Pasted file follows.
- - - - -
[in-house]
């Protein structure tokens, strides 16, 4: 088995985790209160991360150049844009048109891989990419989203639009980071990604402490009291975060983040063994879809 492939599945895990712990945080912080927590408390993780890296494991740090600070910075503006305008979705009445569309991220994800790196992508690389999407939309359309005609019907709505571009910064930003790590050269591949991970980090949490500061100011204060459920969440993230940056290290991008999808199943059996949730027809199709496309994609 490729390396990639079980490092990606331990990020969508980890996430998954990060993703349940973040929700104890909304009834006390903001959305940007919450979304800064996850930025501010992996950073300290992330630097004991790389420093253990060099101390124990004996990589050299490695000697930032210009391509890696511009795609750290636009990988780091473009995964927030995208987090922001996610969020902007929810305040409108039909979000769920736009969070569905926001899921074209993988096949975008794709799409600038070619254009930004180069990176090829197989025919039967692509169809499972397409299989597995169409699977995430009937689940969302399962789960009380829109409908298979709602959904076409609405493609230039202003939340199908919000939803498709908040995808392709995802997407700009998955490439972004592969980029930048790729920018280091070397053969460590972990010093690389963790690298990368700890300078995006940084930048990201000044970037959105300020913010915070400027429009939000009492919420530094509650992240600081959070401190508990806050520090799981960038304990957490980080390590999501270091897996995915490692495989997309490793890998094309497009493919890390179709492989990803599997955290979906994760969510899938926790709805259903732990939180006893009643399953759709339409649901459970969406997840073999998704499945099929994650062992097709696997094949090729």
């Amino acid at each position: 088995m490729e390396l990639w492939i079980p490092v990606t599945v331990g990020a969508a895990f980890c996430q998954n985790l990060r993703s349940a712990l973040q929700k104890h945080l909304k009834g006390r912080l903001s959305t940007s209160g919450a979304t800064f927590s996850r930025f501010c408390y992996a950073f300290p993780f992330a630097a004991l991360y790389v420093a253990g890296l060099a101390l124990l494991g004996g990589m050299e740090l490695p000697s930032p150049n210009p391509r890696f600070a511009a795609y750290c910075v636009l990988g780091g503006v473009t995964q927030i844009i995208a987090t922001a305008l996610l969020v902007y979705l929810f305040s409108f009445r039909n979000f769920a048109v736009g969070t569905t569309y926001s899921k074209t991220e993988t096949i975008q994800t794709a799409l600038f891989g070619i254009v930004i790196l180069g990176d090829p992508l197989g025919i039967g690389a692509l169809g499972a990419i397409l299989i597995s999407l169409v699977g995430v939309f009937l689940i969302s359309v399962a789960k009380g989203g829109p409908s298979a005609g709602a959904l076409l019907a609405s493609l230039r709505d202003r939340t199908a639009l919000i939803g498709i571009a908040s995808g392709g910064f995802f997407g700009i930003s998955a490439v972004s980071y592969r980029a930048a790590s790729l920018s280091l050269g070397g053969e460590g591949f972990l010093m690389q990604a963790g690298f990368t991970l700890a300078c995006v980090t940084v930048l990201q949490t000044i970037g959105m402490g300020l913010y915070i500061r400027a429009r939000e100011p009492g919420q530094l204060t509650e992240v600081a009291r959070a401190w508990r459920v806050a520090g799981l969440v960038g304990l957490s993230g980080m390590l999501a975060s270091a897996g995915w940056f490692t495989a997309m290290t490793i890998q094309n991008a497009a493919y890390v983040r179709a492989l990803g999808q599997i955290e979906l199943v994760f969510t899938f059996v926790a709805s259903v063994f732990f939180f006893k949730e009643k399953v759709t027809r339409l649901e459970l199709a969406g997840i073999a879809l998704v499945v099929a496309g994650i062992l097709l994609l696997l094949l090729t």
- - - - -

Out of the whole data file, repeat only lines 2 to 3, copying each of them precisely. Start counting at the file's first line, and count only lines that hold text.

């Protein structure tokens, strides 16, 4: 088995985790209160991360150049844009048109891989990419989203639009980071990604402490009291975060983040063994879809 492939599945895990712990945080912080927590408390993780890296494991740090600070910075503006305008979705009445569309991220994800790196992508690389999407939309359309005609019907709505571009910064930003790590050269591949991970980090949490500061100011204060459920969440993230940056290290991008999808199943059996949730027809199709496309994609 490729390396990639079980490092990606331990990020969508980890996430998954990060993703349940973040929700104890909304009834006390903001959305940007919450979304800064996850930025501010992996950073300290992330630097004991790389420093253990060099101390124990004996990589050299490695000697930032210009391509890696511009795609750290636009990988780091473009995964927030995208987090922001996610969020902007929810305040409108039909979000769920736009969070569905926001899921074209993988096949975008794709799409600038070619254009930004180069990176090829197989025919039967692509169809499972397409299989597995169409699977995430009937689940969302399962789960009380829109409908298979709602959904076409609405493609230039202003939340199908919000939803498709908040995808392709995802997407700009998955490439972004592969980029930048790729920018280091070397053969460590972990010093690389963790690298990368700890300078995006940084930048990201000044970037959105300020913010915070400027429009939000009492919420530094509650992240600081959070401190508990806050520090799981960038304990957490980080390590999501270091897996995915490692495989997309490793890998094309497009493919890390179709492989990803599997955290979906994760969510899938926790709805259903732990939180006893009643399953759709339409649901459970969406997840073999998704499945099929994650062992097709696997094949090729």
């Amino acid at each position: 088995m490729e390396l990639w492939i079980p490092v990606t599945v331990g990020a969508a895990f980890c996430q998954n985790l990060r993703s349940a712990l973040q929700k104890h945080l909304k009834g006390r912080l903001s959305t940007s209160g919450a979304t800064f927590s996850r930025f501010c408390y992996a950073f300290p993780f992330a630097a004991l991360y790389v420093a253990g890296l060099a101390l124990l494991g004996g990589m050299e740090l490695p000697s930032p150049n210009p391509r890696f600070a511009a795609y750290c910075v636009l990988g780091g503006v473009t995964q927030i844009i995208a987090t922001a305008l996610l969020v902007y979705l929810f305040s409108f009445r039909n979000f769920a048109v736009g969070t569905t569309y926001s899921k074209t991220e993988t096949i975008q994800t794709a799409l600038f891989g070619i254009v930004i790196l180069g990176d090829p992508l197989g025919i039967g690389a692509l169809g499972a990419i397409l299989i597995s999407l169409v699977g995430v939309f009937l689940i969302s359309v399962a789960k009380g989203g829109p409908s298979a005609g709602a959904l076409l019907a609405s493609l230039r709505d202003r939340t199908a639009l919000i939803g498709i571009a908040s995808g392709g910064f995802f997407g700009i930003s998955a490439v972004s980071y592969r980029a930048a790590s790729l920018s280091l050269g070397g053969e460590g591949f972990l010093m690389q990604a963790g690298f990368t991970l700890a300078c995006v980090t940084v930048l990201q949490t000044i970037g959105m402490g300020l913010y915070i500061r400027a429009r939000e100011p009492g919420q530094l204060t509650e992240v600081a009291r959070a401190w508990r459920v806050a520090g799981l969440v960038g304990l957490s993230g980080m390590l999501a975060s270091a897996g995915w940056f490692t495989a997309m290290t490793i890998q094309n991008a497009a493919y890390v983040r179709a492989l990803g999808q599997i955290e979906l199943v994760f969510t899938f059996v926790a709805s259903v063994f732990f939180f006893k949730e009643k399953v759709t027809r339409l649901e459970l199709a969406g997840i073999a879809l998704v499945v099929a496309g994650i062992l097709l994609l696997l094949l090729t």